What went unsaid was that Vietnam is seeking to reduce its long-standing arms dependence on Russia by diversifying procurement sources, with the expectation that it will take more defense equipment from the U.S.

These efforts do not seem in doubt despite the emergence of a report just before Biden’s visit that Vietnam is pursuing a new arms deal with Russia. According to a five-year moving average complied by the Stockholm International Peace Research Institute of Vietnam’s arms dependence on Russia, Hanoi’s reliance on Moscow was down to 55% as of 2022 from more than 90% in 2013.

It is difficult to pinpoint what motivated the Vietnamese to elevate relations with the U.S., but contributing factors probably included a slowing economy, ongoing Chinese challenges to Vietnam’s sovereignty in the South China Sea and Trong’s desire to cement his foreign policy legacy.

Yet the move should not be interpreted as a major tilt toward Washington at the expense of Beijing. To the contrary, it is consistent with Vietnam’s long-standing efforts to balance China without provoking it, while pursuing a “multidirectional” foreign policy that includes “no allying with one country to counter another” as a core tenet.

Hanoi has reason to be cautious of China, which supplies a third of Vietnam’s imports. In particular, Vietnam’s fast-growing manufacturing sector relies heavily on components from China. While this economic reliance no doubt incentivizes Vietnamese leaders to seek to diversify the country’s economic ties, it also motivates them to take great care in managing relations with Beijing.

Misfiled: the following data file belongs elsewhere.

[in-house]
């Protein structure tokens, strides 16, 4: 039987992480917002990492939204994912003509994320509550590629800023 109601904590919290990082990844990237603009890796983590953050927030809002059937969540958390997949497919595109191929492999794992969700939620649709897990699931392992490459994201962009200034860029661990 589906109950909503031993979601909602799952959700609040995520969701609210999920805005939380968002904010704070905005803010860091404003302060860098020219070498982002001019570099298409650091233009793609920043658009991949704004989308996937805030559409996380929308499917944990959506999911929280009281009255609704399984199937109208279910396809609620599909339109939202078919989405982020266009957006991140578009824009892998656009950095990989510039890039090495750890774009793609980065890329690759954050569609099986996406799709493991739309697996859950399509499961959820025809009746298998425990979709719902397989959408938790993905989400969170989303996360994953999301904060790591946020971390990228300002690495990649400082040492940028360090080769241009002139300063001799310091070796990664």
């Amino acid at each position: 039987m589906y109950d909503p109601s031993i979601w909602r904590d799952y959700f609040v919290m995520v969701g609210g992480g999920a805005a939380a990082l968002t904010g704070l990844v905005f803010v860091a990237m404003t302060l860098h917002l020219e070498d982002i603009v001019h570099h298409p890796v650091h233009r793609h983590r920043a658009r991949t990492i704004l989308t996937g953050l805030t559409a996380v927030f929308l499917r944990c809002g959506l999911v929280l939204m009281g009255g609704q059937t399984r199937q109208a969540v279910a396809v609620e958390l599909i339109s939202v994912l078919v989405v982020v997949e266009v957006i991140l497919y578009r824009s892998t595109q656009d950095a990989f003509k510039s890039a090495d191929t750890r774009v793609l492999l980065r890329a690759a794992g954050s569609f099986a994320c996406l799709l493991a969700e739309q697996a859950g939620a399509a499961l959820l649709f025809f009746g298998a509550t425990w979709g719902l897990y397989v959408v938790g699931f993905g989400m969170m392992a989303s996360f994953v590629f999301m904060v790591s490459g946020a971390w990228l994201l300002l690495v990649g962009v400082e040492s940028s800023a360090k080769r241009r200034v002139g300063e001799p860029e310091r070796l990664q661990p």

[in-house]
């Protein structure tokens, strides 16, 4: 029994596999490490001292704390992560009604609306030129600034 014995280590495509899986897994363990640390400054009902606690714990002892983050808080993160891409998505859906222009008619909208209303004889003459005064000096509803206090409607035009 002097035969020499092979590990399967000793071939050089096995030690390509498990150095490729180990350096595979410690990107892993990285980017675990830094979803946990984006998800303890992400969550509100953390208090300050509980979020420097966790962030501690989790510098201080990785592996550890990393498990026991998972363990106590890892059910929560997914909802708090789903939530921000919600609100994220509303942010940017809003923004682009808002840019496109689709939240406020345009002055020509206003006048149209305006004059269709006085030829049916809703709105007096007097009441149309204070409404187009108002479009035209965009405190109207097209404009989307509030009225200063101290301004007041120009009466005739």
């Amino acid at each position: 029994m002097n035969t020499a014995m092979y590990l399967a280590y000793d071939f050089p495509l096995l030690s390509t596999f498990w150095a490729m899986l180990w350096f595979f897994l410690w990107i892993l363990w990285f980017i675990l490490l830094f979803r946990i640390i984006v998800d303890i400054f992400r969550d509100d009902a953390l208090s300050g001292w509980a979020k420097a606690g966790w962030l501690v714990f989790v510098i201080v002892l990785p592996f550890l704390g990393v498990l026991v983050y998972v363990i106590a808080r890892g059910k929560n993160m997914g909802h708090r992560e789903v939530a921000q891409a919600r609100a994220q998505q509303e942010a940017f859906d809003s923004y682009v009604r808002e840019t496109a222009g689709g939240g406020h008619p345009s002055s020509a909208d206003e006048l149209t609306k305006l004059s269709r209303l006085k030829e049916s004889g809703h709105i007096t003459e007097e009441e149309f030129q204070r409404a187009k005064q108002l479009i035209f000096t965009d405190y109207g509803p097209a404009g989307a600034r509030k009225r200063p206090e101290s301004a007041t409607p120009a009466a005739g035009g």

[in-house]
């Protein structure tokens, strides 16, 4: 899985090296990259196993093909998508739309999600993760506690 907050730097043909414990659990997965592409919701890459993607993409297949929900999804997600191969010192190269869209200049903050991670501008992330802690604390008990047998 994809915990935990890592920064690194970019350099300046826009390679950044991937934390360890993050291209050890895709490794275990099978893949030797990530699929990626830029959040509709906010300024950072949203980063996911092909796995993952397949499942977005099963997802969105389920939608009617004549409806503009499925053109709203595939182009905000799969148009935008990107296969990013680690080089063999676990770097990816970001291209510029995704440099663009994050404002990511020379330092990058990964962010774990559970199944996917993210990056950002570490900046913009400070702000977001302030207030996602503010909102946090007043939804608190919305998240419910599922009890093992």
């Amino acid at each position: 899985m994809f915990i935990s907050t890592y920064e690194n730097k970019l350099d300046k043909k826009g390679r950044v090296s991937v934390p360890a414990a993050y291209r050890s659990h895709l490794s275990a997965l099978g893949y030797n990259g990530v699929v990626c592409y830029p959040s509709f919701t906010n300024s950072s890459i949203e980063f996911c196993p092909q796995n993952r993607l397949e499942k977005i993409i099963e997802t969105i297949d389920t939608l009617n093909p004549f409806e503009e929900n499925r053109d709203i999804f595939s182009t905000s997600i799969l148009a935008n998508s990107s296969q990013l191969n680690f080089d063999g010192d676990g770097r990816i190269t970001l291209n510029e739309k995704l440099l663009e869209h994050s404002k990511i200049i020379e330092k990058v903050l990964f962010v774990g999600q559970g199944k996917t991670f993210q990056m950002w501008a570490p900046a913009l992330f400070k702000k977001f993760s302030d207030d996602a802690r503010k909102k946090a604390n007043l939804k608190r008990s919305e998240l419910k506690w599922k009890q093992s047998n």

These economic realities also reflect trends in Southeast Asia as a whole. In 2020, ASEAN became China’s largest trading partner. According to the Southeast Asia Aid Map, a new initiative from Australian think tank the Lowy Institute, China is the region’s single largest development partner and leads the way in infrastructure financing. Such activities create “connectivity power” that can often oblige countries to consider Chinese interests systematically.

All of these realities pose formidable challenges to the U.S. as it seeks to compete with the strategic implications of Chinese economic power. They also demonstrate the limits of alignment with the U.S. in a region where countries cannot afford to alienate their powerful neighbor to the north.

Still, the double upgrade with Vietnam shows that the Biden administration’s Indo-Pacific policy is producing important dividends by expanding cooperation not just with allies but also with emerging partners. Now Washington and Hanoi need to build upon the scaffolding provided by the upgrade in imaginative ways to capture these gains.

This is particularly true with regard to climate change. Vietnam consistently ranks among the top five countries that global warming will affect the most. Sizable portions of southern Vietnam could be underwater by 2050, and millions of people now living in the Mekong Delta could be displaced.

To address this challenge effectively, the composition of the new bilateral climate working group should be multisectoral, including academic experts, business leaders and nongovernmental practitioners, not just government officials. Ideally, the group would also catalyze collaborative research from emerging scholars in both countries on innovative climate practices and technologies.

Such an approach could become a model for other areas, helping to realize the full potential of the new comprehensive strategic partnership and turn it into a long-term reality.

By Jonathan Stromseth – Nikkei Asia – September 18, 2023